Kava or kava kava (Piper methysticum: Latin 'pepper' and Latinized Greek 'intoxicating') is a crop of the Pacific Islands. The name kava is from Tongan and Marquesan, meaning 'bitter'; other names for kava include ʻawa (Hawaiʻi), ʻava (Samoa), yaqona or yagona (Fiji), sakau (Pohnpei), seka (Kosrae), and malok or malogu (parts of Vanuatu). Kava is consumed for its sedating effects throughout the Pacific Ocean cultures of Polynesia, including Hawaii, Vanuatu, Melanesia, some parts of Micronesia, such as Pohnpei and Kosrae, and the Philippines.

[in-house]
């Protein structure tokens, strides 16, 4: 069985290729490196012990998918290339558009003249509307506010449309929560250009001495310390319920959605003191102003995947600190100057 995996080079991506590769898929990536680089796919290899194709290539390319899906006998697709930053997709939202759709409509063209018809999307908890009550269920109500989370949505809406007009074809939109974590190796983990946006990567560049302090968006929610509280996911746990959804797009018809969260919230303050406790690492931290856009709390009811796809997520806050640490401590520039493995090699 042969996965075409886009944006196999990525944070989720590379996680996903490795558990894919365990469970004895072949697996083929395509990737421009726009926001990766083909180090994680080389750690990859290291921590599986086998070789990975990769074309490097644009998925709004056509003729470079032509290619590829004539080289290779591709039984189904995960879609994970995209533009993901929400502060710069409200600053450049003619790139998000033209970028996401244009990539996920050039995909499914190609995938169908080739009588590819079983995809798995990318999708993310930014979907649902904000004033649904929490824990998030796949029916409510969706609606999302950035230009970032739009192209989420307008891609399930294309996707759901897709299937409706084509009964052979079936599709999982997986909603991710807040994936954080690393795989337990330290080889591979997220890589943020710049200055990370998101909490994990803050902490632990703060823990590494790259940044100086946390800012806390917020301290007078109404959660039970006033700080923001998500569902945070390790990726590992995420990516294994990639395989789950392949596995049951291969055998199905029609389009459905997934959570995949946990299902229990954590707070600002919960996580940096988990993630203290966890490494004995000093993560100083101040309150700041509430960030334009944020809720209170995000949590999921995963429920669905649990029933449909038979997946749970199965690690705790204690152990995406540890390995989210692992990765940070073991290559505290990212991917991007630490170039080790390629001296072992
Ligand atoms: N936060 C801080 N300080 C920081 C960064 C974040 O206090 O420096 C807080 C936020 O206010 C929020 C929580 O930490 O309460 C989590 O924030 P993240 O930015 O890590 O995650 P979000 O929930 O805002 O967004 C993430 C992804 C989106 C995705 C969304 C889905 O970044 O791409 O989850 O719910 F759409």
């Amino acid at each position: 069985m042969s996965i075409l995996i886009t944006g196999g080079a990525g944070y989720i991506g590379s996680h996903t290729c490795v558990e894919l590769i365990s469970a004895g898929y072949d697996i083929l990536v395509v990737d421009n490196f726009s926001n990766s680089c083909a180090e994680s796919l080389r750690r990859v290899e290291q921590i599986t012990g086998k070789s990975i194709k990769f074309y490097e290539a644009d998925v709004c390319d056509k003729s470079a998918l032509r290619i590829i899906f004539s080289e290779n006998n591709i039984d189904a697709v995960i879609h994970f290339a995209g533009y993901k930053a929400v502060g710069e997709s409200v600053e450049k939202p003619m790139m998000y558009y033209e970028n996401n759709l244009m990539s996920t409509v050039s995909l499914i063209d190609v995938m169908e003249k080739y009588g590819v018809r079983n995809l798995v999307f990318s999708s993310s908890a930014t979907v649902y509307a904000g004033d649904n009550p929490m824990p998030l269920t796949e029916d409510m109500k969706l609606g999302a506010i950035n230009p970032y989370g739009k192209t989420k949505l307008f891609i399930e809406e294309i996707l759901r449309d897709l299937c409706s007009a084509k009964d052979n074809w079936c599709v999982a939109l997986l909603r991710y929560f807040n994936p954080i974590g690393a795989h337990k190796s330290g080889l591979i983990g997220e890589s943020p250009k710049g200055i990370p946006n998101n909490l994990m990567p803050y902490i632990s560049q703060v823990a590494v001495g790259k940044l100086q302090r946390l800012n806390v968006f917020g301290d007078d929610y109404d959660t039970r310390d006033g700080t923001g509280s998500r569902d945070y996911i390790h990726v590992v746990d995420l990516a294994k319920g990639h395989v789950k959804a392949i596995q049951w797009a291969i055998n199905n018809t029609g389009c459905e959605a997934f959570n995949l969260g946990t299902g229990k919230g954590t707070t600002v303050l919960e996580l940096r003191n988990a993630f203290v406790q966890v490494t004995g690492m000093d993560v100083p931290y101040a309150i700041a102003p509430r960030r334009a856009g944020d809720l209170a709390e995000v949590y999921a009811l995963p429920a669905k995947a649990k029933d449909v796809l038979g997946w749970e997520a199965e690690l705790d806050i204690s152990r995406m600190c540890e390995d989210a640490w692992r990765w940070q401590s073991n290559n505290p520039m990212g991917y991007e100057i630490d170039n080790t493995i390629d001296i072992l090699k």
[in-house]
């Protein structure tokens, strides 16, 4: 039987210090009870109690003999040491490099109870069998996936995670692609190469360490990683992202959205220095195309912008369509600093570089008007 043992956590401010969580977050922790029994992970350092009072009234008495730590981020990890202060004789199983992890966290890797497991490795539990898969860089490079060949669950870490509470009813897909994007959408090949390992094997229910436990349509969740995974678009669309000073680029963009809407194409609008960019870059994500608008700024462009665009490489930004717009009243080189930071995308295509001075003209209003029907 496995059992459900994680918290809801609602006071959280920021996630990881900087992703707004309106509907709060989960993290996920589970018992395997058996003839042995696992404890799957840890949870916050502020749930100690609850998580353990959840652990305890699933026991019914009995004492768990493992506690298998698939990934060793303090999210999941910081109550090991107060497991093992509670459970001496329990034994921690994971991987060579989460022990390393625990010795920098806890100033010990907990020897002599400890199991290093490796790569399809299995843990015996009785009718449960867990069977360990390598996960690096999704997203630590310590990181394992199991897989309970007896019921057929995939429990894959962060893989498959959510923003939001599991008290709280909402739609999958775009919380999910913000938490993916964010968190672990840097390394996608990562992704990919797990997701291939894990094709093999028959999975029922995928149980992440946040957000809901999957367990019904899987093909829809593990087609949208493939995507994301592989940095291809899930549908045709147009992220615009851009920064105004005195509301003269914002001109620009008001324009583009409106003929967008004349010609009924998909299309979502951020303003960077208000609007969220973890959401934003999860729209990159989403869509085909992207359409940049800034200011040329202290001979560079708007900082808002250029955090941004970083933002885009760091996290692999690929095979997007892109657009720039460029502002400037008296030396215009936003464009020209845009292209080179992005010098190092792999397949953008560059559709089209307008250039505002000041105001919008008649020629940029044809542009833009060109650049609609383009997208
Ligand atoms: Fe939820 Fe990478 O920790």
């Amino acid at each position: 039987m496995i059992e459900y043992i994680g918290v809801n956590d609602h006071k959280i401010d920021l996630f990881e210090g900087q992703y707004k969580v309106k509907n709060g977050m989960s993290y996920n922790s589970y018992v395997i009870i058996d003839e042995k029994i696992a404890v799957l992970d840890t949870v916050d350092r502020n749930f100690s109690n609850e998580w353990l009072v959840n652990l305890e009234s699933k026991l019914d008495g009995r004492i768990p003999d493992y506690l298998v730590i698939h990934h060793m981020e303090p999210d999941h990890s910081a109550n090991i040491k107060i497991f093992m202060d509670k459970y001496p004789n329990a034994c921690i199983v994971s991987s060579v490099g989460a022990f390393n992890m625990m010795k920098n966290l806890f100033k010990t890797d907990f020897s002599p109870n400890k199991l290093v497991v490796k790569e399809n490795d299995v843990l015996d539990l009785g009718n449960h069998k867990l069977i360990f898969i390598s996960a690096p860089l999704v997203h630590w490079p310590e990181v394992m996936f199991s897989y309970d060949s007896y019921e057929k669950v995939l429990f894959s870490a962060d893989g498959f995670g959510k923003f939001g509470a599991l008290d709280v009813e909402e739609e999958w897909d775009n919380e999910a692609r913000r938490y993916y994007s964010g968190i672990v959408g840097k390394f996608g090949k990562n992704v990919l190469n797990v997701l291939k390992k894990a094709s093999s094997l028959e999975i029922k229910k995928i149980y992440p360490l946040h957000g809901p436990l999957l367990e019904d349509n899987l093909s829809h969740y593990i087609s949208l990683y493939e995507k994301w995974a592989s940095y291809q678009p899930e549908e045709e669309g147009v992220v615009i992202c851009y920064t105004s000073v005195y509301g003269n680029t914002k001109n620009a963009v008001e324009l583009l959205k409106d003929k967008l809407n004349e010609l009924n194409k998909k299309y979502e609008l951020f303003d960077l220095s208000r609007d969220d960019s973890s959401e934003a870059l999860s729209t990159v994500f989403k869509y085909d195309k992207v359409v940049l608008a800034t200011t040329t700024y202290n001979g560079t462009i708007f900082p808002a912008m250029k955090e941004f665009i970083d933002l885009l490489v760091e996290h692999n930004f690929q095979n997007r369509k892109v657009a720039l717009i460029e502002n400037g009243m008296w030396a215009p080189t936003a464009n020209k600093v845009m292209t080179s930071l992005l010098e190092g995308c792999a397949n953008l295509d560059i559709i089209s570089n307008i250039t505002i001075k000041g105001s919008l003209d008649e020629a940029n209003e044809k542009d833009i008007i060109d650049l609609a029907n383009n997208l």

The root of the plant is used to produce a drink with sedative, anesthetic, and euphoriant properties. Its active ingredients are called kavalactones. A systematic review done by the British nonprofit Cochrane concluded it was likely to be more effective than placebo at treating short-term anxiety.Moderate consumption of kava in its traditional form, i.e., as a water-based suspension of kava roots, has been deemed to present an "acceptably low level of health risk" by the World Health Organization. However, consumption of kava extracts produced with organic solvents, or excessive amounts of poor-quality kava products, may be linked to an increased risk of adverse health outcomes, including potential liver injury.
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